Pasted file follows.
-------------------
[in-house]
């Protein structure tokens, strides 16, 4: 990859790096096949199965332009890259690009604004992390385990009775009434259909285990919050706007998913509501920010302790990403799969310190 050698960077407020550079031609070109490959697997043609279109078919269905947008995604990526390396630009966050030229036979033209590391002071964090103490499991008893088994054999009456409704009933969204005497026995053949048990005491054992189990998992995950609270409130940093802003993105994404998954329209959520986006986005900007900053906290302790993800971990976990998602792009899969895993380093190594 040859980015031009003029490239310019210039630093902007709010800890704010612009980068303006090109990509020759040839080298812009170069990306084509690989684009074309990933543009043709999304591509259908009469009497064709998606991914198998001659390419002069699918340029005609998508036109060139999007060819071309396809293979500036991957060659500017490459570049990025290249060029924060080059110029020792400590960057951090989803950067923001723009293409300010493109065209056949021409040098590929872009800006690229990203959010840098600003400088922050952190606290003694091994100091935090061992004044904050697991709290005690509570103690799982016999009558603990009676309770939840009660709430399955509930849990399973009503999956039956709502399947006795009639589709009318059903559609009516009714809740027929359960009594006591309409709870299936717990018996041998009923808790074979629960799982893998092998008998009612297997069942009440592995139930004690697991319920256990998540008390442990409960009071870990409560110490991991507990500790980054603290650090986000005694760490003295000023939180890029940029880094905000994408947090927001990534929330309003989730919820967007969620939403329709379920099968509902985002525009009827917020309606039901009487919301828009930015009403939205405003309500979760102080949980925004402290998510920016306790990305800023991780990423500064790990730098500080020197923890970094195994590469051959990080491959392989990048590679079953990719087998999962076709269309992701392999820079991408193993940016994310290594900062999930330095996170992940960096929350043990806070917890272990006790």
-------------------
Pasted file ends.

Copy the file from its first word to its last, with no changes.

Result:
[in-house]
């Protein structure tokens, strides 16, 4: 990859790096096949199965332009890259690009604004992390385990009775009434259909285990919050706007998913509501920010302790990403799969310190 050698960077407020550079031609070109490959697997043609279109078919269905947008995604990526390396630009966050030229036979033209590391002071964090103490499991008893088994054999009456409704009933969204005497026995053949048990005491054992189990998992995950609270409130940093802003993105994404998954329209959520986006986005900007900053906290302790993800971990976990998602792009899969895993380093190594 040859980015031009003029490239310019210039630093902007709010800890704010612009980068303006090109990509020759040839080298812009170069990306084509690989684009074309990933543009043709999304591509259908009469009497064709998606991914198998001659390419002069699918340029005609998508036109060139999007060819071309396809293979500036991957060659500017490459570049990025290249060029924060080059110029020792400590960057951090989803950067923001723009293409300010493109065209056949021409040098590929872009800006690229990203959010840098600003400088922050952190606290003694091994100091935090061992004044904050697991709290005690509570103690799982016999009558603990009676309770939840009660709430399955509930849990399973009503999956039956709502399947006795009639589709009318059903559609009516009714809740027929359960009594006591309409709870299936717990018996041998009923808790074979629960799982893998092998008998009612297997069942009440592995139930004690697991319920256990998540008390442990409960009071870990409560110490991991507990500790980054603290650090986000005694760490003295000023939180890029940029880094905000994408947090927001990534929330309003989730919820967007969620939403329709379920099968509902985002525009009827917020309606039901009487919301828009930015009403939205405003309500979760102080949980925004402290998510920016306790990305800023991780990423500064790990730098500080020197923890970094195994590469051959990080491959392989990048590679079953990719087998999962076709269309992701392999820079991408193993940016994310290594900062999930330095996170992940960096929350043990806070917890272990006790």